Artwork for CD’s, books, magazines, product packages, etc. have their basic functions for use in promotional materials and advertisements, and as simple protection for the materials contained inside.
The first 78rpm records in the early 1900’s were sold with plain brown paper or cardboard sleeves and it wasn’t until the late 1930’s that the idea of album art was conceived by Alex Steinweiss of Columbia Records. Within ten years, the idea had caught on and most record companies were distributing albums with unique cover art.
As a teenager, I remember anticipating the release of a new album, not just for the music, but what the cover would look like – the story it would tell. It was a part of our teen culture and was the topic of many late night house parties.
The artwork featured today is from the cover of Pink Floyd’s 1994 Division Bell album. I was never a big Floyd fan, but I love this piece. The cover was designed by renowned graphic designer Storm Thorgerson and at first glance, looks like a painting. It is, in fact, a photograph taken of two sculptures by John Robertson. The sculptures currently make their home in the Rock and Roll Hall of Fame in Cleveland.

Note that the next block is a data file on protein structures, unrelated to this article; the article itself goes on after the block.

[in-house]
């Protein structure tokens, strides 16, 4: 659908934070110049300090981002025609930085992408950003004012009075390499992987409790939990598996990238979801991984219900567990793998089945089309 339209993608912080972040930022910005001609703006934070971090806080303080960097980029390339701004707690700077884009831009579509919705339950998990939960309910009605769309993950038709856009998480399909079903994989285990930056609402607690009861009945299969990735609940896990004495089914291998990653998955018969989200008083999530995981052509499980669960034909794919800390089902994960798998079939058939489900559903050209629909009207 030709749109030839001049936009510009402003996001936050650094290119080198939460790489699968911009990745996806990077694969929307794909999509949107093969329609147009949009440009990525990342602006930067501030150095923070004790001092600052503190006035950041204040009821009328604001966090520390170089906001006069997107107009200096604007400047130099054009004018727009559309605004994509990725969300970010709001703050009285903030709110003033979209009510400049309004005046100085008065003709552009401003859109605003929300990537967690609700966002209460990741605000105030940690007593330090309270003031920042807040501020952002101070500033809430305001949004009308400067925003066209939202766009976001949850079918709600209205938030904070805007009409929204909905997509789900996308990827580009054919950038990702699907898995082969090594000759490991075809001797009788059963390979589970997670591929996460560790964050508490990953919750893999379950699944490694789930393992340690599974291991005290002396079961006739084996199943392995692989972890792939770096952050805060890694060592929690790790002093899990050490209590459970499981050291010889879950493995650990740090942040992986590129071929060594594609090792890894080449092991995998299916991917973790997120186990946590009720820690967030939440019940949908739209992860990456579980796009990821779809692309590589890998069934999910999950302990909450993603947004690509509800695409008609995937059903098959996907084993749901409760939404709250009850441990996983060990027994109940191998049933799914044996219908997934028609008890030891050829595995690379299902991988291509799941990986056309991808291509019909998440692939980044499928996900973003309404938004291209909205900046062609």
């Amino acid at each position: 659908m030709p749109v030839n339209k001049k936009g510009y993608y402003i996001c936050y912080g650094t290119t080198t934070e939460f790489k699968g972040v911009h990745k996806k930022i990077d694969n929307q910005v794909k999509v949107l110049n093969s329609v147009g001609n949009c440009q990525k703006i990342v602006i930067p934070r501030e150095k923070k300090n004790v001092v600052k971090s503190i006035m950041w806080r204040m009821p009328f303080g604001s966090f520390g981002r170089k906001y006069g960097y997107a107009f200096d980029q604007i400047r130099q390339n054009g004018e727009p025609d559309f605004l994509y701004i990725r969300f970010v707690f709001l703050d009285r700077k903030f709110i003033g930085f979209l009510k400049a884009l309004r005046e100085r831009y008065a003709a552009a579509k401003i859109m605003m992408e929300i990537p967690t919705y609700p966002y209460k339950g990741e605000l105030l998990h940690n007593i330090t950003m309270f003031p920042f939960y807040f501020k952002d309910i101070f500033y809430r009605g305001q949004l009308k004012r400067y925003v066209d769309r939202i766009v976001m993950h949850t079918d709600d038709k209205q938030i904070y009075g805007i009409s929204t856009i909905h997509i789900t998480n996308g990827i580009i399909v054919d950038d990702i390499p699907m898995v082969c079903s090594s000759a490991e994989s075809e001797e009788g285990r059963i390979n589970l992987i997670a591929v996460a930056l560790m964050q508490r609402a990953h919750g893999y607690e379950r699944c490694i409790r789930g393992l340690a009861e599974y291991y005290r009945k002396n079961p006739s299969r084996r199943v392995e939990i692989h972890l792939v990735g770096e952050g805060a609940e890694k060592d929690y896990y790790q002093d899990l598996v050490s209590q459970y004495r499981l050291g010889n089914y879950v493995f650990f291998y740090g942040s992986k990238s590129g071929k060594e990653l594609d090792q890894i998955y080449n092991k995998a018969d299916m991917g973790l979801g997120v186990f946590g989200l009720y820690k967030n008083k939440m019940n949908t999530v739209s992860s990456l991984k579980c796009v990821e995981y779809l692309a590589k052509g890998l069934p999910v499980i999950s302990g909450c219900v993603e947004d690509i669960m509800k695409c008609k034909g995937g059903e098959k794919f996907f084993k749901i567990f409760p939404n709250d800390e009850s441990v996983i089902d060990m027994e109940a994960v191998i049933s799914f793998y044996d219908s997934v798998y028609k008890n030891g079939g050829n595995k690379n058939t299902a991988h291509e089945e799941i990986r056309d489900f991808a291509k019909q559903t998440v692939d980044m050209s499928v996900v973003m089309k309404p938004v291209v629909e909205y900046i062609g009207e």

Since the introduction of downloadable, digital music, some artists like Peter Saville say that the importance and popularity of album cover art is dead. Famed cover artist Ioannis believes however, that album imagery is even more important as graphics for touring and merchandising become crucial parts of money-making in the music industry.
While the purpose of creating art for music albums may have shifted, the artistic endeavor persists. Whatever the reason, the benefits to music and art enthusiasts and designers and artists remains – and that’s a great thing.